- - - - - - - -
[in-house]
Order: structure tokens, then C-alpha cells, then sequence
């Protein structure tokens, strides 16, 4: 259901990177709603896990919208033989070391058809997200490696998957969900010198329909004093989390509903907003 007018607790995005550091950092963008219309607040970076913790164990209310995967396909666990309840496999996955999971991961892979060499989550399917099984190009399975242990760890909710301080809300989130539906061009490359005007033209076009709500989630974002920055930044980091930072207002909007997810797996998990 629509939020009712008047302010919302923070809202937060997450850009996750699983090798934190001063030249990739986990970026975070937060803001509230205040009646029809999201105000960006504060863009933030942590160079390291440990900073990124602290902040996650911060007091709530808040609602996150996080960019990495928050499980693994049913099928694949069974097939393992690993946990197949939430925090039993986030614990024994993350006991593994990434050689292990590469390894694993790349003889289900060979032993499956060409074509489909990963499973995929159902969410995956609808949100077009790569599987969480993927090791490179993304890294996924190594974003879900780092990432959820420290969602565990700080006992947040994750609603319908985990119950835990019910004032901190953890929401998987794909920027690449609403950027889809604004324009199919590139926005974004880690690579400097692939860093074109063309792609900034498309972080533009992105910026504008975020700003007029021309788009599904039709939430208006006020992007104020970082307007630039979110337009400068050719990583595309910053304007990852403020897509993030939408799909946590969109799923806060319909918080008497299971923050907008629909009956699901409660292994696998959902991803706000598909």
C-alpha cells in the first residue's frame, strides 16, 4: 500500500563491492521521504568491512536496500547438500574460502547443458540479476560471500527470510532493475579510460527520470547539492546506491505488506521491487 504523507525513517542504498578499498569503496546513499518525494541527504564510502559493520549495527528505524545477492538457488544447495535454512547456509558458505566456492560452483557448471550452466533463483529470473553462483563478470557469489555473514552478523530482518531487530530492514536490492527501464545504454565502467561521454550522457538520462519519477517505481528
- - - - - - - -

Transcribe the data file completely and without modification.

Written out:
[in-house]
Order: structure tokens, then C-alpha cells, then sequence
């Protein structure tokens, strides 16, 4: 259901990177709603896990919208033989070391058809997200490696998957969900010198329909004093989390509903907003 007018607790995005550091950092963008219309607040970076913790164990209310995967396909666990309840496999996955999971991961892979060499989550399917099984190009399975242990760890909710301080809300989130539906061009490359005007033209076009709500989630974002920055930044980091930072207002909007997810797996998990 629509939020009712008047302010919302923070809202937060997450850009996750699983090798934190001063030249990739986990970026975070937060803001509230205040009646029809999201105000960006504060863009933030942590160079390291440990900073990124602290902040996650911060007091709530808040609602996150996080960019990495928050499980693994049913099928694949069974097939393992690993946990197949939430925090039993986030614990024994993350006991593994990434050689292990590469390894694993790349003889289900060979032993499956060409074509489909990963499973995929159902969410995956609808949100077009790569599987969480993927090791490179993304890294996924190594974003879900780092990432959820420290969602565990700080006992947040994750609603319908985990119950835990019910004032901190953890929401998987794909920027690449609403950027889809604004324009199919590139926005974004880690690579400097692939860093074109063309792609900034498309972080533009992105910026504008975020700003007029021309788009599904039709939430208006006020992007104020970082307007630039979110337009400068050719990583595309910053304007990852403020897509993030939408799909946590969109799923806060319909918080008497299971923050907008629909009956699901409660292994696998959902991803706000598909």
C-alpha cells in the first residue's frame, strides 16, 4: 500500500563491492521521504568491512536496500547438500574460502547443458540479476560471500527470510532493475579510460527520470547539492546506491505488506521491487 504523507525513517542504498578499498569503496546513499518525494541527504564510502559493520549495527528505524545477492538457488544447495535454512547456509558458505566456492560452483557448471550452466533463483529470473553462483563478470557469489555473514552478523530482518531487530530492514536490492527501464545504454565502467561521454550522457538520462519519477517505481528